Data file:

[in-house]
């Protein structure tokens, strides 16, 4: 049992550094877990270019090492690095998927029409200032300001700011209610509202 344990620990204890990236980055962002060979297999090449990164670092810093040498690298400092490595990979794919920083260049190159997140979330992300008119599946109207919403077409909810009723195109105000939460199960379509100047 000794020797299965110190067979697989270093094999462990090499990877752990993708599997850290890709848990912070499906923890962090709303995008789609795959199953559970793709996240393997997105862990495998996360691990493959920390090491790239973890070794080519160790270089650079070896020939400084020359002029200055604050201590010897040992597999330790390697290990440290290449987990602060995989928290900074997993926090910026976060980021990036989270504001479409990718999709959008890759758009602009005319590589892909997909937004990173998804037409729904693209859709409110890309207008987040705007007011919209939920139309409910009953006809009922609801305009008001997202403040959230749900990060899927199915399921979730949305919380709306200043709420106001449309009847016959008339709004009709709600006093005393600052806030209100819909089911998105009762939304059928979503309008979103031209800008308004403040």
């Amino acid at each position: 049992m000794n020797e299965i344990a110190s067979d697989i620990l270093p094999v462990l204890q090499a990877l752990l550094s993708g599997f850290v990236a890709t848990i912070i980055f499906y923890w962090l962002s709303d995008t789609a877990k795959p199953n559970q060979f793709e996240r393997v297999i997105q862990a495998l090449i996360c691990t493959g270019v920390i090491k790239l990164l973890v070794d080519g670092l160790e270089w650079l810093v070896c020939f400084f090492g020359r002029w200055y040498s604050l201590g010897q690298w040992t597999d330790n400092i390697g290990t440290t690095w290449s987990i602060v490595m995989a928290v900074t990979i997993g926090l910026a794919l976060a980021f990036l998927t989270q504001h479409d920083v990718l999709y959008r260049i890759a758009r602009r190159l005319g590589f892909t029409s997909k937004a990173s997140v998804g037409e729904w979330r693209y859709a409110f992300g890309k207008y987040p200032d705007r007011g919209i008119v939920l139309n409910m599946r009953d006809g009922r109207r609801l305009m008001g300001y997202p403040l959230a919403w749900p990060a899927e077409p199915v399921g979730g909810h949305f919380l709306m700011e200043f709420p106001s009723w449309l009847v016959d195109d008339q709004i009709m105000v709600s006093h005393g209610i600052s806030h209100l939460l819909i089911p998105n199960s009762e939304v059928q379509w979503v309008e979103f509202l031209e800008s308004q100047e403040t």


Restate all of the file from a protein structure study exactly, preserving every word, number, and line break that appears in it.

[in-house]
């Protein structure tokens, strides 16, 4: 049992550094877990270019090492690095998927029409200032300001700011209610509202 344990620990204890990236980055962002060979297999090449990164670092810093040498690298400092490595990979794919920083260049190159997140979330992300008119599946109207919403077409909810009723195109105000939460199960379509100047 000794020797299965110190067979697989270093094999462990090499990877752990993708599997850290890709848990912070499906923890962090709303995008789609795959199953559970793709996240393997997105862990495998996360691990493959920390090491790239973890070794080519160790270089650079070896020939400084020359002029200055604050201590010897040992597999330790390697290990440290290449987990602060995989928290900074997993926090910026976060980021990036989270504001479409990718999709959008890759758009602009005319590589892909997909937004990173998804037409729904693209859709409110890309207008987040705007007011919209939920139309409910009953006809009922609801305009008001997202403040959230749900990060899927199915399921979730949305919380709306200043709420106001449309009847016959008339709004009709709600006093005393600052806030209100819909089911998105009762939304059928979503309008979103031209800008308004403040």
């Amino acid at each position: 049992m000794n020797e299965i344990a110190s067979d697989i620990l270093p094999v462990l204890q090499a990877l752990l550094s993708g599997f850290v990236a890709t848990i912070i980055f499906y923890w962090l962002s709303d995008t789609a877990k795959p199953n559970q060979f793709e996240r393997v297999i997105q862990a495998l090449i996360c691990t493959g270019v920390i090491k790239l990164l973890v070794d080519g670092l160790e270089w650079l810093v070896c020939f400084f090492g020359r002029w200055y040498s604050l201590g010897q690298w040992t597999d330790n400092i390697g290990t440290t690095w290449s987990i602060v490595m995989a928290v900074t990979i997993g926090l910026a794919l976060a980021f990036l998927t989270q504001h479409d920083v990718l999709y959008r260049i890759a758009r602009r190159l005319g590589f892909t029409s997909k937004a990173s997140v998804g037409e729904w979330r693209y859709a409110f992300g890309k207008y987040p200032d705007r007011g919209i008119v939920l139309n409910m599946r009953d006809g009922r109207r609801l305009m008001g300001y997202p403040l959230a919403w749900p990060a899927e077409p199915v399921g979730g909810h949305f919380l709306m700011e200043f709420p106001s009723w449309l009847v016959d195109d008339q709004i009709m105000v709600s006093h005393g209610i600052s806030h209100l939460l819909i089911p998105n199960s009762e939304v059928q379509w979503v309008e979103f509202l031209e800008s308004q100047e403040t």